Homeless Encampment In Spring Valley Shows Spread Of San Diego's Homeless Crisis
Fifty-year-old Lillian Greer, who also goes by the name Renee, has been homeless for about five years. She says she became homeless when the woman she was a caretaker for in Spring Valley died. Since then, she’s been living on-and-off in Spring Valley’s Lamar County Park.
Recently, she’s only seen the situation grow worse.
“Everyday there’s a new tent that comes, everyday new people, new people. Sometimes it’s families. Sometimes it’s just single people. It’s out of control,” Greer said.
She says she has asked the county for help in finding a place to stay. But she hasn’t been offered assistance.
“I’ve never been offered a shelter bed, but I’ve been ticketed over and over again for illegally camping,” she told KPBS.
Local organizations and the county have frequented the park to offer assistance to homeless people, especially over the past few months.
Leesha Chapman is one of the newer arrivals to the park. She’s been at the park for four months. She became homeless after she says the county seized her motorhome. She’d also been living in Spring Valley before she became homeless. While housed residents of Spring Valley have become worried about safety in the well-maintained park, she says no one living there wants this situation to continue.
“Being a mother myself, I love my kids to the moon and back and around the world, and I know everyone else is very protective of their children. To me it’s embarrassing to have to be there to be on top of a park,” Chapman said. “I can only imagine what parents are feeling. But for us homeless who are elderly, it’s the safest place that we feel, it’s on a main drag, there’s a restroom here.”
Kennycia Ray was at the park Tuesday morning with her three young children. She’s been living in a house across from the park for the past six months. She says that the homeless encampment doesn’t bother her.
“The kids love it. They have a lot of exercise equipment here, they love to see the squirrels running around, lots of different toys. We haven’t lived this close to a park anytime ever, so they enjoy it.”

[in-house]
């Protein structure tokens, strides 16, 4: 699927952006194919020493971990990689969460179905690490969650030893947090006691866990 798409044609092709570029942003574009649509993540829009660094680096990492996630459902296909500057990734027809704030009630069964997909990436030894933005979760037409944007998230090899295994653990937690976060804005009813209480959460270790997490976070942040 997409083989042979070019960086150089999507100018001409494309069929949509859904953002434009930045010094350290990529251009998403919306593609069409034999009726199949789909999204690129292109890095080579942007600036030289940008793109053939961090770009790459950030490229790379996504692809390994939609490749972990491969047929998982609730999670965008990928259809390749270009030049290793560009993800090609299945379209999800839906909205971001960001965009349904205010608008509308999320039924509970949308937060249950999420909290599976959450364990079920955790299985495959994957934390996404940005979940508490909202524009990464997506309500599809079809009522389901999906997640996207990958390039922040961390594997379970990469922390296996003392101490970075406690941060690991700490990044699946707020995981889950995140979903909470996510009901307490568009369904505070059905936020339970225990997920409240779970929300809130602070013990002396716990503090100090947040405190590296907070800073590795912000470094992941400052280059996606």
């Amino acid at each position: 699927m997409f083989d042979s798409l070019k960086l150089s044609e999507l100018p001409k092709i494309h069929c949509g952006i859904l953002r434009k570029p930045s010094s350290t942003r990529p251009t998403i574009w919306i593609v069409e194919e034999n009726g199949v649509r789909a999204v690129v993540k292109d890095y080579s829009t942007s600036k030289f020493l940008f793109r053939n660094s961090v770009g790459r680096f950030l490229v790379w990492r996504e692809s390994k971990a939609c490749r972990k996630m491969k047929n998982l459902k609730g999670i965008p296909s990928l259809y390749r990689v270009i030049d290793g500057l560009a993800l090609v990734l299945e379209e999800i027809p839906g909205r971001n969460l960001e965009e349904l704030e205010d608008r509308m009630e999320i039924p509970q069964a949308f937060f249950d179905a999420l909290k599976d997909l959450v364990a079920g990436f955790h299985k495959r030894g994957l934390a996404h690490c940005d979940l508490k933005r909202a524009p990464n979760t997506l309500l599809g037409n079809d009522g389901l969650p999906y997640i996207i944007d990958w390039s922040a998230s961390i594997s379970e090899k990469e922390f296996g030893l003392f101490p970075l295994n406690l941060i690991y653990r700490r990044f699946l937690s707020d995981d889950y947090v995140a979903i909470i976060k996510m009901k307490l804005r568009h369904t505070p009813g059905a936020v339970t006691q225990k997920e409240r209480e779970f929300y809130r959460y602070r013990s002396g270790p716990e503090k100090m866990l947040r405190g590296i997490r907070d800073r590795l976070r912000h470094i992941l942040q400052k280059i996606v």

Ray has been homeless herself. She went back to school and was able to get a job to get herself back in a home. But she says that from her own experience, it’s difficult for many homeless people to navigate the assistance that the county is offering.
“I mean, none of these people have children or are at the age limit. So you don’t qualify for any types of benefits or housing. Or these people might have substance abuse problems and they choose to be out here,” Ray told KPBS.
Advocates admit that people simply choosing to live on the streets is an issue, but not the overwhelming reason why people end up homeless in San Diego.
Terry Pumphrey is a Spring Valley resident and a member of the Spring Valley Community Church, which offers food to the homeless once or twice a week and a food pantry once a month.
She says that there are county programs that people can take advantage of, even if many homeless people I spoke with said they couldn’t.
“Some people will tell you that and they don’t tell you that they don’t want to move where the programs are available,” she said at the church on Tuesday. “They grew up in this community and are frightened to move out of where they know how to survive.”
She said the biggest difference the county can make is by creating more housing options in the communities where people are becoming homeless.
“Homeless encampment is not the ideal situation. However we have to look at housing these people where they’re from, in situations where they can maintain themselves. And that’s not always as easy as it sounds,” Pumphrey told KPBS.
Every few weeks, sheriff’s deputies clear out the encampment. Another sweep is planned for next week.
But until the underlying issues of homelessness are tackled, both the homeless and advocates alike don’t see a solution in Spring Valley anytime soon.